Patients Undergoing Substance Abuse Treatment and Receiving Financial Assistance for a Physical Disability Respond Well to Contingency Management Treatment

Ashley E. Burch, Benjamin Morasco, Nancy M. Petry

Research output: Contribution to journalArticle

2 Citations (Scopus)

Abstract

Physical illness and disability are common in individuals with substance use disorders, but little is known about the impact of physical disability status on substance use treatment outcomes. This study examined the main and interactive effects of physical disability payment status on substance use treatment. Participants (N. =. 1,013) were enrolled in one of six prior randomized clinical trials comparing contingency management (CM) to standard care; 79 (7.8%) participants reported receiving disability payments, CM improved all three primary substance use outcomes: treatment retention, percent negative samples and longest duration of abstinence. There was no significant main effect of physical disability payment status on treatment outcomes; however, a significant treatment condition by physical disability status interaction effect emerged in terms of retention in treatment and duration of abstinence achieved. Patients who were receiving physical disability payments responded particularly well to CM, and their time in treatment and durations of drug and alcohol abstinence increased even more markedly with CM than did that of their counterparts who were not receiving physical disability assistance. These findings suggest an objectively defined cohort of patients receiving substance use treatment who respond particularly well to CM.

Original languageEnglish (US)
Pages (from-to)67-71
Number of pages5
JournalJournal of Substance Abuse Treatment
Volume58
DOIs
StatePublished - Nov 1 2015

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Substance-Related Disorders
Alcohol Abstinence
Time Management
Therapeutics
Randomized Controlled Trials
Pharmaceutical Preparations

Keywords

  • Contingency management
  • Disability
  • Substance abuse treatment

ASJC Scopus subject areas

  • Psychiatry and Mental health
  • Clinical Psychology
  • Phychiatric Mental Health
  • Medicine (miscellaneous)

Cite this

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title = "Patients Undergoing Substance Abuse Treatment and Receiving Financial Assistance for a Physical Disability Respond Well to Contingency Management Treatment",
abstract = "Physical illness and disability are common in individuals with substance use disorders, but little is known about the impact of physical disability status on substance use treatment outcomes. This study examined the main and interactive effects of physical disability payment status on substance use treatment. Participants (N. =. 1,013) were enrolled in one of six prior randomized clinical trials comparing contingency management (CM) to standard care; 79 (7.8{\%}) participants reported receiving disability payments, CM improved all three primary substance use outcomes: treatment retention, percent negative samples and longest duration of abstinence. There was no significant main effect of physical disability payment status on treatment outcomes; however, a significant treatment condition by physical disability status interaction effect emerged in terms of retention in treatment and duration of abstinence achieved. Patients who were receiving physical disability payments responded particularly well to CM, and their time in treatment and durations of drug and alcohol abstinence increased even more markedly with CM than did that of their counterparts who were not receiving physical disability assistance. These findings suggest an objectively defined cohort of patients receiving substance use treatment who respond particularly well to CM.",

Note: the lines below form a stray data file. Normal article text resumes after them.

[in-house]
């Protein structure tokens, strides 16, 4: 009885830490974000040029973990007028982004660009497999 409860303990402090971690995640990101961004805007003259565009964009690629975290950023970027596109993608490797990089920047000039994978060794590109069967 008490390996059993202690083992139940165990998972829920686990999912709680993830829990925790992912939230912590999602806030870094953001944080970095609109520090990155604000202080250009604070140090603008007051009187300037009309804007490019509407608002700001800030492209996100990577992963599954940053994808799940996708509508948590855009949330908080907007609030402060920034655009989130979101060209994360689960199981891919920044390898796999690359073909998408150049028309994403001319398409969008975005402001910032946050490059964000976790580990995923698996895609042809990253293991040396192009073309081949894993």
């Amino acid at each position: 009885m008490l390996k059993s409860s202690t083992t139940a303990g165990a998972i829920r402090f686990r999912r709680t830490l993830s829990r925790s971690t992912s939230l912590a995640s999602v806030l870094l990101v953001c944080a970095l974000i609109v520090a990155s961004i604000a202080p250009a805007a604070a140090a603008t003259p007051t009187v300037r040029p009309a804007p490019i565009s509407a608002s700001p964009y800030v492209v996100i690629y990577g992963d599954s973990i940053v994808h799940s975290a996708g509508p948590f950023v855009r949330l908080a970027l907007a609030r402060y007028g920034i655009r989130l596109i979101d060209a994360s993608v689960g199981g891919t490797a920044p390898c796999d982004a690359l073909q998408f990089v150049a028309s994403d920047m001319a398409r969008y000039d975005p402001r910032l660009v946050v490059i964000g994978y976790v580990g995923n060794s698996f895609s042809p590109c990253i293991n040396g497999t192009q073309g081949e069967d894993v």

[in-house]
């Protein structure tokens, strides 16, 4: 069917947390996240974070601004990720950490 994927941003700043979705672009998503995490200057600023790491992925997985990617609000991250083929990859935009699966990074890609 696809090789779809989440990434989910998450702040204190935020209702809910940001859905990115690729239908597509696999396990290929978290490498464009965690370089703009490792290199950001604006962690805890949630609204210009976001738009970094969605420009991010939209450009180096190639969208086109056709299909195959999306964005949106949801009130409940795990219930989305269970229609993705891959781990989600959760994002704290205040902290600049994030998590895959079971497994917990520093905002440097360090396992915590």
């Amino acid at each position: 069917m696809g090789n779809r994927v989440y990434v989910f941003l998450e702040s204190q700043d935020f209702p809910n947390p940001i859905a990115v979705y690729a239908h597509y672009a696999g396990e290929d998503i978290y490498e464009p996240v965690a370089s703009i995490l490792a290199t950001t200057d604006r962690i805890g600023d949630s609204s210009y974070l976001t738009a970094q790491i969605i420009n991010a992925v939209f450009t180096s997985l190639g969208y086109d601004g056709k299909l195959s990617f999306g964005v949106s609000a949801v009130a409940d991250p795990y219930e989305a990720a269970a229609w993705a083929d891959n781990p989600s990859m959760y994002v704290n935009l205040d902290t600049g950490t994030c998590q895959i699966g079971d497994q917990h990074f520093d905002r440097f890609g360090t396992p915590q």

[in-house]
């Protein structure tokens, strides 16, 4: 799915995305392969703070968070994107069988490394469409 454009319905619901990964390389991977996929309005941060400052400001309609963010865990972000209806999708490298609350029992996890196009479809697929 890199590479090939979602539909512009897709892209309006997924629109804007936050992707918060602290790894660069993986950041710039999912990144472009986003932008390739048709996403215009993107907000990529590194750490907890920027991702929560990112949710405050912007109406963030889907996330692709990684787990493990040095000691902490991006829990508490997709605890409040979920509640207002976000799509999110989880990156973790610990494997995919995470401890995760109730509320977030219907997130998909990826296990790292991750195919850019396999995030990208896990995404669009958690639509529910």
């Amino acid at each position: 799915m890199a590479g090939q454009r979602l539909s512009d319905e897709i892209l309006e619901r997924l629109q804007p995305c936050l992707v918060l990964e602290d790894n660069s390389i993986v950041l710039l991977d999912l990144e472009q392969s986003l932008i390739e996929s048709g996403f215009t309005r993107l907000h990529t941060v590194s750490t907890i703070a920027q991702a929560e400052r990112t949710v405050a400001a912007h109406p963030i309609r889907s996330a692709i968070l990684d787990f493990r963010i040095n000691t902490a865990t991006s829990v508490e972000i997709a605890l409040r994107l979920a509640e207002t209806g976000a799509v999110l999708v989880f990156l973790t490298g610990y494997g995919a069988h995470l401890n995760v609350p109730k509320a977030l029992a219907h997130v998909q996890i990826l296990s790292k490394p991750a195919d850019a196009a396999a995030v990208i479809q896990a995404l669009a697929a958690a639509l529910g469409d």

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N2 - Physical illness and disability are common in individuals with substance use disorders, but little is known about the impact of physical disability status on substance use treatment outcomes. This study examined the main and interactive effects of physical disability payment status on substance use treatment. Participants (N. =. 1,013) were enrolled in one of six prior randomized clinical trials comparing contingency management (CM) to standard care; 79 (7.8%) participants reported receiving disability payments, CM improved all three primary substance use outcomes: treatment retention, percent negative samples and longest duration of abstinence. There was no significant main effect of physical disability payment status on treatment outcomes; however, a significant treatment condition by physical disability status interaction effect emerged in terms of retention in treatment and duration of abstinence achieved. Patients who were receiving physical disability payments responded particularly well to CM, and their time in treatment and durations of drug and alcohol abstinence increased even more markedly with CM than did that of their counterparts who were not receiving physical disability assistance. These findings suggest an objectively defined cohort of patients receiving substance use treatment who respond particularly well to CM.

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